"The ability to invoke Nazi imagery in the abstract to try to make a political, philosophical or humorous point stands in the face of that regime being the iconic example of evil in civilization," Levin said.

Beginning Tuesday, when election results come in, we can be sure of nothing that comes from Twitter — not even that its leader cares to curb the worst of it, despite his protestations to advertisers.

We can't and shouldn't have faith in where information on Twitter is really coming from. We won't know what the intent of the information is, or whether Twitter will be up to the task of monitoring its platform with half of the staff fired (though it's been reported that only 15% of the staff monitoring misinformation was let go). We do know already that a flood of election-denying plots is likely.

It is going to be even more chaotic than it is now, and that anarchy will be made worse by bad actors seeking to capitalize on it. And before you hit me with how an $8 subscription fee is going to trample the bots and conspiracy purveyors, honey, please. Do you think China won't pay eight bucks for a chance to topple U.S. power?

"You don't need to have a lot of provocateurs to be able to do something that is dangerous," Rick Hasen, a professor of law at UCLA and director of the Safeguarding Democracy Project, told me. "That amount of money is not a lot of money as far as political speech goes."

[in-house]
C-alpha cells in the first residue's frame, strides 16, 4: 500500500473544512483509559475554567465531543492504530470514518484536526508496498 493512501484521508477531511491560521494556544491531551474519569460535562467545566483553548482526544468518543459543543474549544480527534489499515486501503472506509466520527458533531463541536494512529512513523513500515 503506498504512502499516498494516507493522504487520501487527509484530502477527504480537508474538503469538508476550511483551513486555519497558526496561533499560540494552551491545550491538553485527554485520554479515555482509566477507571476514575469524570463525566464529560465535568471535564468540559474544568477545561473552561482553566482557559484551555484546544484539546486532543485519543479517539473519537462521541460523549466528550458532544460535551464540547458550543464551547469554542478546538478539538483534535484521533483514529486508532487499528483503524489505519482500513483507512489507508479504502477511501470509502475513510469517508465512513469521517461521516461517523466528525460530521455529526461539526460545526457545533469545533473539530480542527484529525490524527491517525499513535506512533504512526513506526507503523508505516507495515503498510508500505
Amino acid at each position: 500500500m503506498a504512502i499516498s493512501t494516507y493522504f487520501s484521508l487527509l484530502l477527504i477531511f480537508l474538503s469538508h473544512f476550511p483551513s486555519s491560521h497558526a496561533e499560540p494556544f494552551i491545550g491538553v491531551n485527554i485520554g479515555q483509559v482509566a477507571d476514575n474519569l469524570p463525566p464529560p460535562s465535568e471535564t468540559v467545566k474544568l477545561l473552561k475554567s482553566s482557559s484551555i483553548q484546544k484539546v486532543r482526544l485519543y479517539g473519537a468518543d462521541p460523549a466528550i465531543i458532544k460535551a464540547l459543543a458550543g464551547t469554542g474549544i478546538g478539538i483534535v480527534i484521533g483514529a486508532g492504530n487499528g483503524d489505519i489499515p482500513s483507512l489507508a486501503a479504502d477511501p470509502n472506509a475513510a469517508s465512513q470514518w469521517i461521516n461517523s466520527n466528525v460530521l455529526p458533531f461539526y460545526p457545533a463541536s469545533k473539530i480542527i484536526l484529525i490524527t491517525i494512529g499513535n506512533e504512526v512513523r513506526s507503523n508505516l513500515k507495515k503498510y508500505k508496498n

Hasen offered this bit of hope. To him, the whole mess sounds "like somebody with a bruised ego more than someone with a secret far-right agenda."

Alexander Reid Ross, an extremism expert at Portland State University, had a similar read on Musk.

"It seems like Elon Musk is sort of outdoing himself in a sense that is rather unfortunate," Reid Ross said. "Instead of trying to be a role model, he is sort of stooping to a lowest common denominator. Maybe that’s just him."

Maybe it is, which would be better than having a far-right antidemocratic agenda.

Musk also tweeted Monday, "What do you call someone who is a master of baiting," apparently in sophomoric reply to a now-deleted tweet. I don't know what he was responding to, but it seems a little too spot on, since Musk seems to be taking great pleasure in this turmoil.

I would call a relentless master baiter tiresome and immature, and hope they didn't have the power to subvert my democracy.

This story originally appeared in Los Angeles Times.